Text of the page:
Then there were the periods of writers’ block. Displacement, bereavement and depression in real life stilled her pen for ten years between the ages of 25 and 35. Without familiar and predictable routines – ‘the same views from the same windows; the same household routines and daily walks in the garden or to the church or the village; the same sounds and silences’ – and bogged down with the relentless care of other people’s children and relatives, she was bereft of the secure and peaceful environment in which her imagination could take flight. Adrift without anchors. She had lost father, home, any prospect of marriage, and all hope of getting anything published. Penniless, she was dependent on her brothers, obliged to accept whatever living arrangements were chosen for her, feeling very much like an awkward parcel.

More than enough vicissitudes to make a writer give up for good, you’d think. How much more should we value the resilience and determination that brought her amazing and enduring work to us.

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Not wavering but drowning

Some of the visitors to my blog have asked me to talk about what I do when I get writers’ block. Good question.

Now, up till this point I thought I didn’t have a superstitious bone in my body … hmmm. I find I’m having to inhale deeply … touch things … mutter mantras … and generally take arcane steps to overcome a powerful sense of reluctance, before writing my answer this week. Why? Because to date … pause for more ritual … I haven’t experienced this well-known phenomenon. Oh dear, have I now well and truly jinxed future creative flow? Would those well-meaning souls who asked for this tip kindly send positive vibes my way and execute your own form of hex-repellent.

My problem is not a block but rather the reverse. The world of medical ethics is so full of rich material just waiting to be captured in novels that once I get going my difficulty is knowing when to stop. I’m positively inundated with ideas and characters and plots that suggest themselves to me regardless of the hour, the mood or the setting. Indeed, I’m in imminent danger of being completely submerged by them.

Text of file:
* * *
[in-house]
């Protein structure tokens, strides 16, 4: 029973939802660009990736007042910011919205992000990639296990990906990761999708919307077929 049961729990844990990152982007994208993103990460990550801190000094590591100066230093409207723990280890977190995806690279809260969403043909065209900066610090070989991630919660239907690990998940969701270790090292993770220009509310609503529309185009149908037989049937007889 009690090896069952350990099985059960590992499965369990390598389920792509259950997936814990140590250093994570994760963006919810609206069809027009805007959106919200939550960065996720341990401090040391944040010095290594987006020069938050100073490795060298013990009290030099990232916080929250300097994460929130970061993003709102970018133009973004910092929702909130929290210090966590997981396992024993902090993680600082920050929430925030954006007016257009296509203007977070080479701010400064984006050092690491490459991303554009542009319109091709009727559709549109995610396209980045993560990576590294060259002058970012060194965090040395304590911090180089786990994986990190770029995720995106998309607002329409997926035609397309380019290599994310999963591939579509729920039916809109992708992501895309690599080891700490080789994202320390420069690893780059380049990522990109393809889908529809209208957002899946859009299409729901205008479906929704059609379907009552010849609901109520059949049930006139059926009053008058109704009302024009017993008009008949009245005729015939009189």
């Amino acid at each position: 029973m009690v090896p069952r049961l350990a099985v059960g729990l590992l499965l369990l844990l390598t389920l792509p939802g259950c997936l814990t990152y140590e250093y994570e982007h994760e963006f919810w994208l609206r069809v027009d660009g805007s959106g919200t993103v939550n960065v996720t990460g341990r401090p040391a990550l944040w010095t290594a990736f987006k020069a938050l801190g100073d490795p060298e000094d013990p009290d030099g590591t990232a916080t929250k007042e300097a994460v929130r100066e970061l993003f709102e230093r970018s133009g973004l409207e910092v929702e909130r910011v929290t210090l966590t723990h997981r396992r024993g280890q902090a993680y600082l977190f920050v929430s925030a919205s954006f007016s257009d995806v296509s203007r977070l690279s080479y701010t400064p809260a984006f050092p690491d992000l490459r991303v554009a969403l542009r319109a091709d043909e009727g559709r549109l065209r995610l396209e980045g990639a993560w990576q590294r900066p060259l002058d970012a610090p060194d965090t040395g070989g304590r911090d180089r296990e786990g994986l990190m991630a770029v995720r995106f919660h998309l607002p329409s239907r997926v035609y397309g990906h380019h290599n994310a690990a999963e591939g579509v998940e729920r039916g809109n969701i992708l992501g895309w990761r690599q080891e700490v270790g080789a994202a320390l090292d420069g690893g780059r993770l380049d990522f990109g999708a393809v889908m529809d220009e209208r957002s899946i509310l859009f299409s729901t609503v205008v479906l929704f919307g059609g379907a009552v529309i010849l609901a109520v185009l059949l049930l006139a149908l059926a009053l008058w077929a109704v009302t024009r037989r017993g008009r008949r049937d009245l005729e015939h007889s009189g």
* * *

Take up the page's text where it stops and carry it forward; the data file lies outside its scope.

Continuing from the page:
But before my questioners grind their teeth to the gums in frustration, let me tell you about two little practices I adopt on a fairly regular basis which I find help to prevent me getting stuck in the actual process of writing.

At the end of each writing day, before I go to bed I re-read what I’ve written. Invariably my subconscious works on it while I sleep and fresh ideas are waiting for me next morning … or in the middle of the night more often! Sometimes that necessitates nocturnal perambulations to the computer and furious typing through the wee small hours; at other times a couple of hours of jotting pen on paper in the semi-darkness of the bedroom suffice, capturing the essence of the idea enough to be effective prompts next day.

And my second pre-emptive action? I try to leave the story at a point where I know what comes next so that as soon as I sit down in front of the computer next time I’m instantly into the flow.

So the short bulletin on the McHaffie state of writing health is: I’m not wavering but drowning.

Up till today at least!